IS IT better to have a go and fail, or do nothing at all?
It is a question being asked in the wake of the Australian Year of the Farmer in 2012.
The year was to be a celebration of farming. Instead, it turned into a fizzer that failed to live up to expectations, marred by failed promises and cancellations.
Like all these ventures, it started with the best of intentions.
It was the idea of two NSW men, well known in rural circles, who signed some heavy sponsors, Elders, Woolworths and Suncorp, and won endorsement from Governor-General Quentin Bryce as patron.
They also received funding from state and federal governments.
But by mid-year, the wheels began to fall off. The centrepiece of the year was a roadshow, which was to visit 400 rural events across 58,000km to highlight farming. But by the end of September it had travelled 160,000km and attended 300 shows.
There appeared to be a serious miscalculation and the money dried up. Staff were laid off and the rest of the planned roadshows cancelled.
It left a bitter taste in the mouths of country shows and field days who had allocated space to the roadshow -- space they couldn't then sell at short notice. Balls to be held in capital cities were cancelled, with only Sydney's staged.
``There was a clash with harvesting or something like that and we haven't had time to get the message out,'' a spokesman for promoter Markson Sparks said at the time of the failed events in the other capital cities. (Yep, that response fills you with confidence.)
An Innovation and Technology Expo in Melbourne in December was cancelled, as was a Food of Origin Extravaganza, supposed to float down the Yarra as a ``living farm'' display.
An independent analysis of the Year of the Farmer was released this week.
While praising the organisers' aims and endeavours, the Australian Farm Institute doubted the year had benefited farmers.
It concluded, ``it is likely a government analysis of the AYOF promotion would conclude that the benefits to the wider community were at best marginal and short-lived . . .''.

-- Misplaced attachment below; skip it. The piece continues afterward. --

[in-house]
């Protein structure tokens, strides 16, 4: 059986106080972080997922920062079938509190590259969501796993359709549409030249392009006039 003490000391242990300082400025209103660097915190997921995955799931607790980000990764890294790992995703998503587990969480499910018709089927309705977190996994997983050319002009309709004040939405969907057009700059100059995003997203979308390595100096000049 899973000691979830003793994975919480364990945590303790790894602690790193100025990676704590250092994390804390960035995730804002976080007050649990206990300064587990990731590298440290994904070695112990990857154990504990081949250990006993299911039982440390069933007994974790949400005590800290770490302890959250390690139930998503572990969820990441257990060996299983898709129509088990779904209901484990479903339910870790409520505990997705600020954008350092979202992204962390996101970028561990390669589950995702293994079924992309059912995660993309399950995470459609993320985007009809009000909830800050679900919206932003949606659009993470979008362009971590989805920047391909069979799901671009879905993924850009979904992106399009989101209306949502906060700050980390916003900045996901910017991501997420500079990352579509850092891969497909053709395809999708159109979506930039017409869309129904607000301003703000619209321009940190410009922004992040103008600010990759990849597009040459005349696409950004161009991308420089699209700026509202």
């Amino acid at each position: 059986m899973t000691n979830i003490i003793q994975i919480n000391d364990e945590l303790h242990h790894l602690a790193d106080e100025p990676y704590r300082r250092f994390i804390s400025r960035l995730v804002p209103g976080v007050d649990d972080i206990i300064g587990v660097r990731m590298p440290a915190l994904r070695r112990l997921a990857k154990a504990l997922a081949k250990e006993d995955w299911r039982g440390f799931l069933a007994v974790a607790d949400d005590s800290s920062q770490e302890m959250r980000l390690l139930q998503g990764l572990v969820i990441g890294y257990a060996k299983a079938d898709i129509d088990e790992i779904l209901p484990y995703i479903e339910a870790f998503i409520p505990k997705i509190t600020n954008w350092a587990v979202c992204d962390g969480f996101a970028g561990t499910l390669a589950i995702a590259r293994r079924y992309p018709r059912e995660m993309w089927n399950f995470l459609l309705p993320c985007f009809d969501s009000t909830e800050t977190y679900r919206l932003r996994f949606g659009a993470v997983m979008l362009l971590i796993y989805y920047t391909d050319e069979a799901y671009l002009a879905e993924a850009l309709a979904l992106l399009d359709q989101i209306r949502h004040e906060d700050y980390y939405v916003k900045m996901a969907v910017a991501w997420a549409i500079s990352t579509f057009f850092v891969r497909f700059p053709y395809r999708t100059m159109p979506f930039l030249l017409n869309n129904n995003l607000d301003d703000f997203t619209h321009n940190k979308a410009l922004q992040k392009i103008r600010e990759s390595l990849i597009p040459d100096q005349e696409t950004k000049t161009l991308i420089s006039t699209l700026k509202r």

The report said focusing on product -- food and fibre -- would bring greater benefits by creating demand and price premiums for our food domestically and internationally: ``Neither of these will occur unless the . . . agriculture sector focuses on promoting the benefits of its produce, rather than merits of its farmers.''
The program was beset with problems; it didn't get everyone on board; it preached to the converted through visiting country shows; its media strategy didn't reach middle Australia and its events, such as B&S balls, would likely appeal to people already supportive of farming.
But the fundamental problem with the Year of the Farmer was that we were encouraged to love farmers for a year -then go off and love something else this year.
These ``year'' things have whiskers on them. Anyone know what 2013 is the year of? It's the UN International Year of Water Co-operation (I didn't realise water was being unco-operative), as well as the Year of Statistics (sharpen your pencils for that one) and the Year of the Snake (which may have something to do with our federal election).
And that doesn't count the many ``year ofs,'' private organisations stage themselves.
They are all pretty pointless. And if you need a year dedicated to you, then you have more problems than 12 months of speeches and media stunts will fix.
I am loath to criticise the people at the head of the Year of the Farmer. But good intentions don't always equal good outcomes.
A caravan at a country show is not the sort of PR a multi-billion-dollar industry needs. The best way to support Australian farmers is to buy their products.
And do that for more than one year.
Ed Gannon is editor of The Weekly Times